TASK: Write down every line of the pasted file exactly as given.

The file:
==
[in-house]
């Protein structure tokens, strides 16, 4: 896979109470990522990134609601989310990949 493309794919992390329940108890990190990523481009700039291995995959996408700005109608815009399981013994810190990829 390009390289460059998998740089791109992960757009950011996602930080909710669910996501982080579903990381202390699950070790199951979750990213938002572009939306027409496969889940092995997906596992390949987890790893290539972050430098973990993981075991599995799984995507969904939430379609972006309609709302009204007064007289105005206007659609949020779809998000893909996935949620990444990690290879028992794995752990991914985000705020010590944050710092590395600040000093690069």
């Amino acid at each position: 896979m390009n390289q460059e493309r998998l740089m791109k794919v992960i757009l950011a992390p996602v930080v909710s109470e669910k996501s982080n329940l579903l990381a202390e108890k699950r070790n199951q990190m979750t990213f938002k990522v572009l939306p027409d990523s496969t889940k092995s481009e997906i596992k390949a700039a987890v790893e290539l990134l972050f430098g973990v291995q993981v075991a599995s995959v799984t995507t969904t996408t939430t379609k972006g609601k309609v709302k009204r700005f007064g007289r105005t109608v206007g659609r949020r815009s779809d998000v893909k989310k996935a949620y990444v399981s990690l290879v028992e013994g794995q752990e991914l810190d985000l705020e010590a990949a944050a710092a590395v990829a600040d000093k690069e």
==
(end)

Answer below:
[in-house]
């Protein structure tokens, strides 16, 4: 896979109470990522990134609601989310990949 493309794919992390329940108890990190990523481009700039291995995959996408700005109608815009399981013994810190990829 390009390289460059998998740089791109992960757009950011996602930080909710669910996501982080579903990381202390699950070790199951979750990213938002572009939306027409496969889940092995997906596992390949987890790893290539972050430098973990993981075991599995799984995507969904939430379609972006309609709302009204007064007289105005206007659609949020779809998000893909996935949620990444990690290879028992794995752990991914985000705020010590944050710092590395600040000093690069």
């Amino acid at each position: 896979m390009n390289q460059e493309r998998l740089m791109k794919v992960i757009l950011a992390p996602v930080v909710s109470e669910k996501s982080n329940l579903l990381a202390e108890k699950r070790n199951q990190m979750t990213f938002k990522v572009l939306p027409d990523s496969t889940k092995s481009e997906i596992k390949a700039a987890v790893e290539l990134l972050f430098g973990v291995q993981v075991a599995s995959v799984t995507t969904t996408t939430t379609k972006g609601k309609v709302k009204r700005f007064g007289r105005t109608v206007g659609r949020r815009s779809d998000v893909k989310k996935a949620y990444v399981s990690l290879v028992e013994g794995q752990e991914l810190d985000l705020e010590a990949a944050a710092a590395v990829a600040d000093k690069e």